VISUAL ART Dottie Guy had a difficult time in 2006. In addition to the death of her grandfather, she was recovering from surgery for an injury to her ankle and foot that she had sustained on duty in Iraq. She started taking pictures as motivation to walk around and to reclaim a sense of purpose.Read more »
STREET SEEN The mural was neatly rendered in aerosol, with an expert's eye for color. It read "Facebook." Surrounding text bubbles proclaimed "poke," "write on your wall," and "I'll find something to put here" to the denizens of Sixth Street.
Tech-based graffiti? If you're up on the Bay Area art scene, the juxtaposition won't come as any surprise — the companies building the Internet have emerged as major supporters of professional street art.Read more »
VISUAL ART Los Angeles painter John Millei is mostly known for muscular abstraction writ large, either because he usually applies his cerebral mark making to wall size paintings, or because he produces works in very large series.Read more »
I keep my iPhone slow with all the street art shots I forever shoot and store with it. Where will these photos go, this endless documentation of my surrounds? Sure, every once in awhile they'll pour out into a best-of compilation for the paper, but most of the time they're just there, staring me in the face, daring me to trap my friends into a mandatory slideshow session. "Dude, you gotta check this one out! It's... oh, um, it's like in that one alley behind that fancy hat factory?"Read more »
VISUAL ARTWhat if every artistic high schooler were taken aside and taught how to write a grant proposal? At the risk of sounding hyperbolic, the world would be a different place if every young person with a spark had the tools and know-how to fund their work. Or if nothing else, the gallery scene would be a hell of a lot more interesting.Read more »
All sorts of political campaigns and causes raise money by asking artists to donate work that can be auctioned off. It's not often that the artists themselves get the benefits.
So Matt Gonzalez -- former supervisor, longtime criminal defense lawyer, and big fan of local arts -- is putting together a different type of fund-raiser. It's an art auction -- to benefit the artists.Read more »
The artist talks about his upcoming exhibit, depictions of the homeless, and art-related capitalism
If you’ve walked through the Tenderloin, along Market Street, or around SoMa, there’s a good chance you’ve seen Hugh Leeman’s art. (He'll be showing new work Thu/4 at SOMArts Gallery as part of the "Dial Collect" show.) Leeman is best known for his drawings of the distinct and arresting faces of Sixth and Market’s homeless, which he used to wheatpaste onto billboards and buildings. His iconic work has been characterized as “street art,” but Leeman views his homeless art project through a more enterprising lens.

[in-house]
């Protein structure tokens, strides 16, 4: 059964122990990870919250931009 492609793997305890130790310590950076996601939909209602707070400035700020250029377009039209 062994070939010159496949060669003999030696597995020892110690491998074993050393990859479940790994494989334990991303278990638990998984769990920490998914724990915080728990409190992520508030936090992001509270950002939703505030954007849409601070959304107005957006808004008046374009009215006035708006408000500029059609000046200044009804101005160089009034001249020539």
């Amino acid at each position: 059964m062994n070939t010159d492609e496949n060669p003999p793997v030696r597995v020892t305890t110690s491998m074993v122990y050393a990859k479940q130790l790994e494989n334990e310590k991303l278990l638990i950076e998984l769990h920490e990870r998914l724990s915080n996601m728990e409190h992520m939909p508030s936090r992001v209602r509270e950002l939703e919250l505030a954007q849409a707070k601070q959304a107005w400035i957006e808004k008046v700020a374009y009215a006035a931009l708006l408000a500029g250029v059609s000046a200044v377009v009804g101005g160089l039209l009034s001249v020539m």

The power latent in billboards and marketing campaigns – both to make a statement and to expose vulnerabilities held by the viewer – inspired Leeman to plaster his friends’ faces around town. (Leeman met most of the homeless men he's depicted by engaging in street-side conversation, usually with the help of a trusty pack of Camel cigarettes.) He aimed to get as many eyes on his work as possible by giving away free posters of his drawings and by allowing people to download posters off his website for free. He also screen printed his drawings onto t-shirts and gave them away to men and women on the street to sell for a 100% profit.
VISUAL ART Traveling juggernaut Christian Marclay: The Clock touches down at the San Francisco Museum of Modern Art this week for the latest stop along its endless summer tour of major world museums.Read more »
THEATER Speaking of oneself in the third person is a thing few figures outside of fiction can really pull off. Tarzan and Yoda, fine. Oriana Fallaci — well, in journalist-playwright Lawrence Wright's new two-hander, Fallaci, you could be forgiven for thinking the title character is not that real either.Read more »
A promise that all our ailments will disappear and our wildest dreams will come true ... for a small price. Or for the price of your soul? Dr. Flotsam and his self-described "crew of carny bastards," sprung from the wild mind of San Francisco artist Mike Shine, ask us the worth of that exchange. The question is scattered through the paintings, performance, and graphic novel of his show, "Flotsam's Harvest," up now through April 6 at White Walls.